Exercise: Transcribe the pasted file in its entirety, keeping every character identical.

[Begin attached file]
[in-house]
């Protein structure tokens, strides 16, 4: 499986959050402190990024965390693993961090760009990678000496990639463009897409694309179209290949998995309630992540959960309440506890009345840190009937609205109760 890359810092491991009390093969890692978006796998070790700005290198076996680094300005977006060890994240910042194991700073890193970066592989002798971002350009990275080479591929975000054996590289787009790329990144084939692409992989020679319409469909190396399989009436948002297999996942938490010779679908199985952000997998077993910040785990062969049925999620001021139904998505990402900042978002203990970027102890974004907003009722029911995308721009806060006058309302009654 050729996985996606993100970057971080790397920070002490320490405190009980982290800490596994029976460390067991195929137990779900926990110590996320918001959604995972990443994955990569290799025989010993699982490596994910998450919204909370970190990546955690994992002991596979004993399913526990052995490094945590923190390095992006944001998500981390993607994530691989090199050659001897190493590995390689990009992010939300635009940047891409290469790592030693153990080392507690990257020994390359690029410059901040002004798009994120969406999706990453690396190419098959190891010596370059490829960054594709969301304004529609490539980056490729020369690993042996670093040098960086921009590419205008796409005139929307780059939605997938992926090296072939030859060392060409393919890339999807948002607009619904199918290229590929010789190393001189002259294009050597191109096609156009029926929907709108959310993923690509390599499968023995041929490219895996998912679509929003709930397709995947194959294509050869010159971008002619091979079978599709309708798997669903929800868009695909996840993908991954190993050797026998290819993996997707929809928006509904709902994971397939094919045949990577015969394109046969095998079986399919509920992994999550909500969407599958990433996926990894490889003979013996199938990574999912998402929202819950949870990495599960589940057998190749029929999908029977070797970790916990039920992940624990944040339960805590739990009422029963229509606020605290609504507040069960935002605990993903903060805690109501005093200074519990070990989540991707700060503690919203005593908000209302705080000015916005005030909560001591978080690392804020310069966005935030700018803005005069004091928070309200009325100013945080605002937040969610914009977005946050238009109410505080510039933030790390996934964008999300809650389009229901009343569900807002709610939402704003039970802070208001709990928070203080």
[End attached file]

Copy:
[in-house]
């Protein structure tokens, strides 16, 4: 499986959050402190990024965390693993961090760009990678000496990639463009897409694309179209290949998995309630992540959960309440506890009345840190009937609205109760 890359810092491991009390093969890692978006796998070790700005290198076996680094300005977006060890994240910042194991700073890193970066592989002798971002350009990275080479591929975000054996590289787009790329990144084939692409992989020679319409469909190396399989009436948002297999996942938490010779679908199985952000997998077993910040785990062969049925999620001021139904998505990402900042978002203990970027102890974004907003009722029911995308721009806060006058309302009654 050729996985996606993100970057971080790397920070002490320490405190009980982290800490596994029976460390067991195929137990779900926990110590996320918001959604995972990443994955990569290799025989010993699982490596994910998450919204909370970190990546955690994992002991596979004993399913526990052995490094945590923190390095992006944001998500981390993607994530691989090199050659001897190493590995390689990009992010939300635009940047891409290469790592030693153990080392507690990257020994390359690029410059901040002004798009994120969406999706990453690396190419098959190891010596370059490829960054594709969301304004529609490539980056490729020369690993042996670093040098960086921009590419205008796409005139929307780059939605997938992926090296072939030859060392060409393919890339999807948002607009619904199918290229590929010789190393001189002259294009050597191109096609156009029926929907709108959310993923690509390599499968023995041929490219895996998912679509929003709930397709995947194959294509050869010159971008002619091979079978599709309708798997669903929800868009695909996840993908991954190993050797026998290819993996997707929809928006509904709902994971397939094919045949990577015969394109046969095998079986399919509920992994999550909500969407599958990433996926990894490889003979013996199938990574999912998402929202819950949870990495599960589940057998190749029929999908029977070797970790916990039920992940624990944040339960805590739990009422029963229509606020605290609504507040069960935002605990993903903060805690109501005093200074519990070990989540991707700060503690919203005593908000209302705080000015916005005030909560001591978080690392804020310069966005935030700018803005005069004091928070309200009325100013945080605002937040969610914009977005946050238009109410505080510039933030790390996934964008999300809650389009229901009343569900807002709610939402704003039970802070208001709990928070203080």